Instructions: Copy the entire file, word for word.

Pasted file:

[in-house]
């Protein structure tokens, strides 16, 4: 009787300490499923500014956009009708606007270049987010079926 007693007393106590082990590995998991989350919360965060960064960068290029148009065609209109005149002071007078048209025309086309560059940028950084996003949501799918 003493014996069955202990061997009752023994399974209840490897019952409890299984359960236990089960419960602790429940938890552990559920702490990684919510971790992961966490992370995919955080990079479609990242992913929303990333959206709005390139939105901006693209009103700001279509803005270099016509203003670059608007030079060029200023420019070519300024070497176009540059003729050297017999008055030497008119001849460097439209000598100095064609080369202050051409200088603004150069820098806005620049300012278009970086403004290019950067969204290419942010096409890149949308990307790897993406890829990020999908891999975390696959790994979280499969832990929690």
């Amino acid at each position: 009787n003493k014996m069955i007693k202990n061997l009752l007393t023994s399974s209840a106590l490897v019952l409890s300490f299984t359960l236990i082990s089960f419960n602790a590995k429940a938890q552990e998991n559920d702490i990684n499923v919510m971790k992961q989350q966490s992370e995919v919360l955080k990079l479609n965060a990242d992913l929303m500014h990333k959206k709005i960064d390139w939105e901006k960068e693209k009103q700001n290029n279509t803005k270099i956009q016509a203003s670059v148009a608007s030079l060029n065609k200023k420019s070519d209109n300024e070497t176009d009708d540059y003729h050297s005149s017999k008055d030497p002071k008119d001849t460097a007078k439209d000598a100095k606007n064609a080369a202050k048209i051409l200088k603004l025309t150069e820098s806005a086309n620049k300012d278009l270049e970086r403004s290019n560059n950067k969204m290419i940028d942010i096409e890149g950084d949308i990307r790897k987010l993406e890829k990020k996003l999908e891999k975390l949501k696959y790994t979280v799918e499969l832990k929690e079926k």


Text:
[in-house]
């Protein structure tokens, strides 16, 4: 009787300490499923500014956009009708606007270049987010079926 007693007393106590082990590995998991989350919360965060960064960068290029148009065609209109005149002071007078048209025309086309560059940028950084996003949501799918 003493014996069955202990061997009752023994399974209840490897019952409890299984359960236990089960419960602790429940938890552990559920702490990684919510971790992961966490992370995919955080990079479609990242992913929303990333959206709005390139939105901006693209009103700001279509803005270099016509203003670059608007030079060029200023420019070519300024070497176009540059003729050297017999008055030497008119001849460097439209000598100095064609080369202050051409200088603004150069820098806005620049300012278009970086403004290019950067969204290419942010096409890149949308990307790897993406890829990020999908891999975390696959790994979280499969832990929690």
């Amino acid at each position: 009787n003493k014996m069955i007693k202990n061997l009752l007393t023994s399974s209840a106590l490897v019952l409890s300490f299984t359960l236990i082990s089960f419960n602790a590995k429940a938890q552990e998991n559920d702490i990684n499923v919510m971790k992961q989350q966490s992370e995919v919360l955080k990079l479609n965060a990242d992913l929303m500014h990333k959206k709005i960064d390139w939105e901006k960068e693209k009103q700001n290029n279509t803005k270099i956009q016509a203003s670059v148009a608007s030079l060029n065609k200023k420019s070519d209109n300024e070497t176009d009708d540059y003729h050297s005149s017999k008055d030497p002071k008119d001849t460097a007078k439209d000598a100095k606007n064609a080369a202050k048209i051409l200088k603004l025309t150069e820098s806005a086309n620049k300012d278009l270049e970086r403004s290019n560059n950067k969204m290419i940028d942010i096409e890149g950084d949308i990307r790897k987010l993406e890829k990020k996003l999908e891999k975390l949501k696959y790994t979280v799918e499969l832990k929690e079926k």